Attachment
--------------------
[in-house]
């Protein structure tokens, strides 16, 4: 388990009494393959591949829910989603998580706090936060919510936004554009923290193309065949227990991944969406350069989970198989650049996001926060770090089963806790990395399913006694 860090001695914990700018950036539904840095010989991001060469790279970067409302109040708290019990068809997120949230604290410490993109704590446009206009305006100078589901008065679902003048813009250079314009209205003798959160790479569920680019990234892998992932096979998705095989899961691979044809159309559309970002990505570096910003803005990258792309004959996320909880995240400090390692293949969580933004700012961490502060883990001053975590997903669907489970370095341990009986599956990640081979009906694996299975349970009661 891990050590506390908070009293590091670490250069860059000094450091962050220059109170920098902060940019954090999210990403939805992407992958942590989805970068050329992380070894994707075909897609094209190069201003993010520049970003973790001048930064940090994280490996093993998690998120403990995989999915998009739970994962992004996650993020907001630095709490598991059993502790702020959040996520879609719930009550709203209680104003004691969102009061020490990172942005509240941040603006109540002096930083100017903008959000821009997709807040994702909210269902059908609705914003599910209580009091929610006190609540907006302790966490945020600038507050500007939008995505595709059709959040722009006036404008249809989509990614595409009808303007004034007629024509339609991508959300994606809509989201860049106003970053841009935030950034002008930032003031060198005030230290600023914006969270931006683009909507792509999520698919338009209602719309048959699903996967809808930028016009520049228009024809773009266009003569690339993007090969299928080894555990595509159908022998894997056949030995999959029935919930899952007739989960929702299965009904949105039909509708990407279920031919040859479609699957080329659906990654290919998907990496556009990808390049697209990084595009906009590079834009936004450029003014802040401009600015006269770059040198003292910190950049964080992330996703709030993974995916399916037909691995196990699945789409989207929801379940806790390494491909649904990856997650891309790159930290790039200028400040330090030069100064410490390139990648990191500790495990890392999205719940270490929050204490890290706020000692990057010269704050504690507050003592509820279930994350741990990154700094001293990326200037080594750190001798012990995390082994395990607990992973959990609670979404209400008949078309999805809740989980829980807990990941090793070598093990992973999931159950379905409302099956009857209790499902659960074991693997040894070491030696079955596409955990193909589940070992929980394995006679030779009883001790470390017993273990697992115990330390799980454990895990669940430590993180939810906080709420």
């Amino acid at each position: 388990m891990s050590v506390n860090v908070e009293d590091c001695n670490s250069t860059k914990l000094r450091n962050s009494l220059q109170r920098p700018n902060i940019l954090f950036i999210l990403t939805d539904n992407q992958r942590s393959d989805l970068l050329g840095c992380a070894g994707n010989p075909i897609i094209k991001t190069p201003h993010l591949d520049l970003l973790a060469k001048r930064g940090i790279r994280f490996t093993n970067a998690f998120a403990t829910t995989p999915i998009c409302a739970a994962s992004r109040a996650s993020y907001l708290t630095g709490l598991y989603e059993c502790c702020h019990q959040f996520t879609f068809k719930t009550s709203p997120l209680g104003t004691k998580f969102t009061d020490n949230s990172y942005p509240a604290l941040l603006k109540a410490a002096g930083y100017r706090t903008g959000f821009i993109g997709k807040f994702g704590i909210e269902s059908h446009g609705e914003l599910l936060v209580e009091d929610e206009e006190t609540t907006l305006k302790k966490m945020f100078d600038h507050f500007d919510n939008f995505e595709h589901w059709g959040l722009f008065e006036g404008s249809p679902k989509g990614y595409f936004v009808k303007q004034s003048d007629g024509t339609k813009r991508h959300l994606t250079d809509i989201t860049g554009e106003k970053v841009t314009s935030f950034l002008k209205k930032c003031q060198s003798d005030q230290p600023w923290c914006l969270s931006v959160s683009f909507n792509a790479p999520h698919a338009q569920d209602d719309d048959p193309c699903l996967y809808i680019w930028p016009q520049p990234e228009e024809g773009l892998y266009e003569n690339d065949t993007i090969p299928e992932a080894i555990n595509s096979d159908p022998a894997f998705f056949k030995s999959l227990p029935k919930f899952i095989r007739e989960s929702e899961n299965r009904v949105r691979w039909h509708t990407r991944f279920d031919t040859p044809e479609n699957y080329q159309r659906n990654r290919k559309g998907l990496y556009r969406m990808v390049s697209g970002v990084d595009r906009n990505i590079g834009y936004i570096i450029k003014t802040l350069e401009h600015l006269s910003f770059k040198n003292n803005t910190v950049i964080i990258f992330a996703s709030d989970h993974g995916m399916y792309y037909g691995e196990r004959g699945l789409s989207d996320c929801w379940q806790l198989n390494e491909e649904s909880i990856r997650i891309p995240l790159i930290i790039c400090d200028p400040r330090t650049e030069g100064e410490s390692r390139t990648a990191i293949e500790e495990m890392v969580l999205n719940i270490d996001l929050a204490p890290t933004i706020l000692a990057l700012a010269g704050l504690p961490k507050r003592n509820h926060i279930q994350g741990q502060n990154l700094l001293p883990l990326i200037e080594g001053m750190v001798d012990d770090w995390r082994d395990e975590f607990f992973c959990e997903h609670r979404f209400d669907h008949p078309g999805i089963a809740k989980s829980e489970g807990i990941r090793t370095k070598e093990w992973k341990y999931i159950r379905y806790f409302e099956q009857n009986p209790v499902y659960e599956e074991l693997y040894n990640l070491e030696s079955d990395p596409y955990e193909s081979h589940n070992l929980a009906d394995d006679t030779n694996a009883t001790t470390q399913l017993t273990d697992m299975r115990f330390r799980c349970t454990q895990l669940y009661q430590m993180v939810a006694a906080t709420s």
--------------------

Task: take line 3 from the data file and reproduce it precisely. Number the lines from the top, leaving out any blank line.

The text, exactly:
């Amino acid at each position: 388990m891990s050590v506390n860090v908070e009293d590091c001695n670490s250069t860059k914990l000094r450091n962050s009494l220059q109170r920098p700018n902060i940019l954090f950036i999210l990403t939805d539904n992407q992958r942590s393959d989805l970068l050329g840095c992380a070894g994707n010989p075909i897609i094209k991001t190069p201003h993010l591949d520049l970003l973790a060469k001048r930064g940090i790279r994280f490996t093993n970067a998690f998120a403990t829910t995989p999915i998009c409302a739970a994962s992004r109040a996650s993020y907001l708290t630095g709490l598991y989603e059993c502790c702020h019990q959040f996520t879609f068809k719930t009550s709203p997120l209680g104003t004691k998580f969102t009061d020490n949230s990172y942005p509240a604290l941040l603006k109540a410490a002096g930083y100017r706090t903008g959000f821009i993109g997709k807040f994702g704590i909210e269902s059908h446009g609705e914003l599910l936060v209580e009091d929610e206009e006190t609540t907006l305006k302790k966490m945020f100078d600038h507050f500007d919510n939008f995505e595709h589901w059709g959040l722009f008065e006036g404008s249809p679902k989509g990614y595409f936004v009808k303007q004034s003048d007629g024509t339609k813009r991508h959300l994606t250079d809509i989201t860049g554009e106003k970053v841009t314009s935030f950034l002008k209205k930032c003031q060198s003798d005030q230290p600023w923290c914006l969270s931006v959160s683009f909507n792509a790479p999520h698919a338009q569920d209602d719309d048959p193309c699903l996967y809808i680019w930028p016009q520049p990234e228009e024809g773009l892998y266009e003569n690339d065949t993007i090969p299928e992932a080894i555990n595509s096979d159908p022998a894997f998705f056949k030995s999959l227990p029935k919930f899952i095989r007739e989960s929702e899961n299965r009904v949105r691979w039909h509708t990407r991944f279920d031919t040859p044809e479609n699957y080329q159309r659906n990654r290919k559309g998907l990496y556009r969406m990808v390049s697209g970002v990084d595009r906009n990505i590079g834009y936004i570096i450029k003014t802040l350069e401009h600015l006269s910003f770059k040198n003292n803005t910190v950049i964080i990258f992330a996703s709030d989970h993974g995916m399916y792309y037909g691995e196990r004959g699945l789409s989207d996320c929801w379940q806790l198989n390494e491909e649904s909880i990856r997650i891309p995240l790159i930290i790039c400090d200028p400040r330090t650049e030069g100064e410490s390692r390139t990648a990191i293949e500790e495990m890392v969580l999205n719940i270490d996001l929050a204490p890290t933004i706020l000692a990057l700012a010269g704050l504690p961490k507050r003592n509820h926060i279930q994350g741990q502060n990154l700094l001293p883990l990326i200037e080594g001053m750190v001798d012990d770090w995390r082994d395990e975590f607990f992973c959990e997903h609670r979404f209400d669907h008949p078309g999805i089963a809740k989980s829980e489970g807990i990941r090793t370095k070598e093990w992973k341990y999931i159950r379905y806790f409302e099956q009857n009986p209790v499902y659960e599956e074991l693997y040894n990640l070491e030696s079955d990395p596409y955990e193909s081979h589940n070992l929980a009906d394995d006679t030779n694996a009883t001790t470390q399913l017993t273990d697992m299975r115990f330390r799980c349970t454990q895990l669940y009661q430590m993180v939810a006694a906080t709420s």